I took that manual to bed and read it cover to cover; I could probably recite the chapter on rebuilding the engine by heart. I had very little money so the only new parts I could afford was a full gasket set so I stripped down all the mechanical components to clean and rebuild them. I read that blocks and cylinder heads should be cleaned before rebuilding so I rigged up a steel trough of caustic soda and put the family camping gas cooker under it and boiled them. I probably took five years off my life with the fumes but boy were the block and head spotless when I extracted them. This was all carried out in a little wooden garage with an extension lead dragged out of the dining room window. I could only get Radio 2 on my mum’s radio so this mechanical mayhem was accompanied by Jimmy Young playing ‘we had joy, we had fun, we had seasons in the sun’ as I snapped off yet another rusted bolt inside the block.
I learned what stud extractors were for as in my youthful enthusiasm I tightened everything to the max until I read the section on torque settings in my beloved Haynes manual. I then purchased a dreadful torque wrench which was probably no more accurate than me swinging on my socket set, but the bolt snapping definitely reduced. I then read an advert for Hammerite in Hot Car magazine so all the mechanical components and engine bay were liberally coated in this new green dimpled revolution.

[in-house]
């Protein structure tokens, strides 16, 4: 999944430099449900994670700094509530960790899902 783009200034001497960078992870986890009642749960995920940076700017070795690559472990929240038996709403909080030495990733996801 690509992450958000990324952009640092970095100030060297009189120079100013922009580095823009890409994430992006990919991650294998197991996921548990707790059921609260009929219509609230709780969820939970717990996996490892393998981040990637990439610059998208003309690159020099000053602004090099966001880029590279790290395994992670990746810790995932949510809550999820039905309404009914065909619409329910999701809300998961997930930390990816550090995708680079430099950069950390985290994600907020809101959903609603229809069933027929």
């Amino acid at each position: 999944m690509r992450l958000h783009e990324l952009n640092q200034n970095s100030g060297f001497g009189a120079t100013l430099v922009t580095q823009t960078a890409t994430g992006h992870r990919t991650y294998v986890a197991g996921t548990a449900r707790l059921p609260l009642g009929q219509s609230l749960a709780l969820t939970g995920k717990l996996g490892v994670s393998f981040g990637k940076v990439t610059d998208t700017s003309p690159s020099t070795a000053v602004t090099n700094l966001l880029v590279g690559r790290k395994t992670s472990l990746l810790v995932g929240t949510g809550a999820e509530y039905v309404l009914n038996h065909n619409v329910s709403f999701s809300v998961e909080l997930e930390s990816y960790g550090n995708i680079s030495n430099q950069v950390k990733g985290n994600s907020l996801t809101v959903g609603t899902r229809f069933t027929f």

At this point my ever encouraging father offered to order a skip to take away the ‘kit form’ Anglia in his shed but this made me all the more determined to get it back on the road again. I ground the valves in until my hands bled; I permanently stunk of Duckhams as I liberally coated everything as I rebuilt the engine and gearbox as per the Haynes manual photos. I then handpainted her in dark blue, removed the grill and fitted two spotlights in the radiator opening. I removed the dash, made up a plywood template, covered it with fur and inserted various Smiths round instruments found in Jags and Humbers at the local scrappy.
Then came that great day and she started up first time - albeit doing a good impression of a tractor as I had forgotten to tighten up the exhaust downpipe. I passed my test and then drove thousands of miles all over the UK. I outran a Police Escort down the side of Windermere, drove through blizzards in Scotland and Cumbria, where only having 37bhp and skinny crossplies was probably an advantage. On one occasion my mate Dave and I were caught in a severe snowstorm so had to park up in the middle of nowhere. The Anglia saved our lives as we cooked up a chicken & mushroom Pot Noodle using hot water drained from the radiator.
We used to ‘race’ other lads in Spitfires, Minors, Vivas etc and our secret weapon was my mate Dave who used to lean out the passenger window hanging onto the gutter like a sidecar racer to stabilise the wee beastie through Cumbrian corners. The ‘blue bomber’ somehow passed another MOT before the aforementioned fibreglass spring hangers were discovered. These were welded up by ‘Mad Jimmy’ for 15 quid and another 12 months life was breathed into the old girl. By then I had graduated to a Mk2 Cortina and had given the Anglia to my sister. It had survived unbelievable abuse in my hands but somehow it died in her care, so with tears in my eyes I drove it on that last drive to the wreckers yard. A part of me was crushed that day along with my Anglia.